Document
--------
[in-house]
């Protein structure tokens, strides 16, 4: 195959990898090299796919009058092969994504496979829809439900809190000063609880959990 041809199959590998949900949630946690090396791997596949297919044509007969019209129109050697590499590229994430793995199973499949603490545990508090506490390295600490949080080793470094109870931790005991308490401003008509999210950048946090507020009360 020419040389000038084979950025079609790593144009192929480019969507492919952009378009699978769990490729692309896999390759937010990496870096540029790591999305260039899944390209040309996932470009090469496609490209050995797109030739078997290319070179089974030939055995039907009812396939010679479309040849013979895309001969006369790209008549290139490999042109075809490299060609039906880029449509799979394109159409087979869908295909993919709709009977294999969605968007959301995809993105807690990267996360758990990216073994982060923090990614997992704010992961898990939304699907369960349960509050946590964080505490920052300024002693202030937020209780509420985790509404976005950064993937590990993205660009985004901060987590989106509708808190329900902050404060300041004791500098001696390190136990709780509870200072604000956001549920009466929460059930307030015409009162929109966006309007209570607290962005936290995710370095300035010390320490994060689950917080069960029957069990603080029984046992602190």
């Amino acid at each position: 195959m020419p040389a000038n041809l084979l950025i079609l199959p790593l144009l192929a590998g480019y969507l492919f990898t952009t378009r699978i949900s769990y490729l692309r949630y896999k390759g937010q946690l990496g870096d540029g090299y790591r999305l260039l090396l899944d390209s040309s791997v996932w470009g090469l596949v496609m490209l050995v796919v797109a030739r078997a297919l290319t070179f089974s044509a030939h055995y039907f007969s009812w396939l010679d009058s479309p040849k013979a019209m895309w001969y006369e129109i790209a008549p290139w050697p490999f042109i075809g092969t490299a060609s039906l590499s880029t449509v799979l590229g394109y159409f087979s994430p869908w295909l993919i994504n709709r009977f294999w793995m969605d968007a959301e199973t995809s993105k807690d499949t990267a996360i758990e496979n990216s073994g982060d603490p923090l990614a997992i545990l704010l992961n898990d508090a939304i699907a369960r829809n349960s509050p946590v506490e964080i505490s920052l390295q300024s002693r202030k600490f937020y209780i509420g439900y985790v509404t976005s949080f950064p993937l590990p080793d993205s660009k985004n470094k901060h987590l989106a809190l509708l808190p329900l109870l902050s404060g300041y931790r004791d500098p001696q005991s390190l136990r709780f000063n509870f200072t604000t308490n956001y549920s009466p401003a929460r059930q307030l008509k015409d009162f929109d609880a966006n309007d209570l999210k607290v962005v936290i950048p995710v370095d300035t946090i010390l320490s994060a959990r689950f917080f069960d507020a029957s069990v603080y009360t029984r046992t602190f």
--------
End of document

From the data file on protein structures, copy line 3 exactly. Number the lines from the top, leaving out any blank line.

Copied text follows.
């Amino acid at each position: 195959m020419p040389a000038n041809l084979l950025i079609l199959p790593l144009l192929a590998g480019y969507l492919f990898t952009t378009r699978i949900s769990y490729l692309r949630y896999k390759g937010q946690l990496g870096d540029g090299y790591r999305l260039l090396l899944d390209s040309s791997v996932w470009g090469l596949v496609m490209l050995v796919v797109a030739r078997a297919l290319t070179f089974s044509a030939h055995y039907f007969s009812w396939l010679d009058s479309p040849k013979a019209m895309w001969y006369e129109i790209a008549p290139w050697p490999f042109i075809g092969t490299a060609s039906l590499s880029t449509v799979l590229g394109y159409f087979s994430p869908w295909l993919i994504n709709r009977f294999w793995m969605d968007a959301e199973t995809s993105k807690d499949t990267a996360i758990e496979n990216s073994g982060d603490p923090l990614a997992i545990l704010l992961n898990d508090a939304i699907a369960r829809n349960s509050p946590v506490e964080i505490s920052l390295q300024s002693r202030k600490f937020y209780i509420g439900y985790v509404t976005s949080f950064p993937l590990p080793d993205s660009k985004n470094k901060h987590l989106a809190l509708l808190p329900l109870l902050s404060g300041y931790r004791d500098p001696q005991s390190l136990r709780f000063n509870f200072t604000t308490n956001y549920s009466p401003a929460r059930q307030l008509k015409d009162f929109d609880a966006n309007d209570l999210k607290v962005v936290i950048p995710v370095d300035t946090i010390l320490s994060a959990r689950f917080f069960d507020a029957s069990v603080y009360t029984r046992t602190f």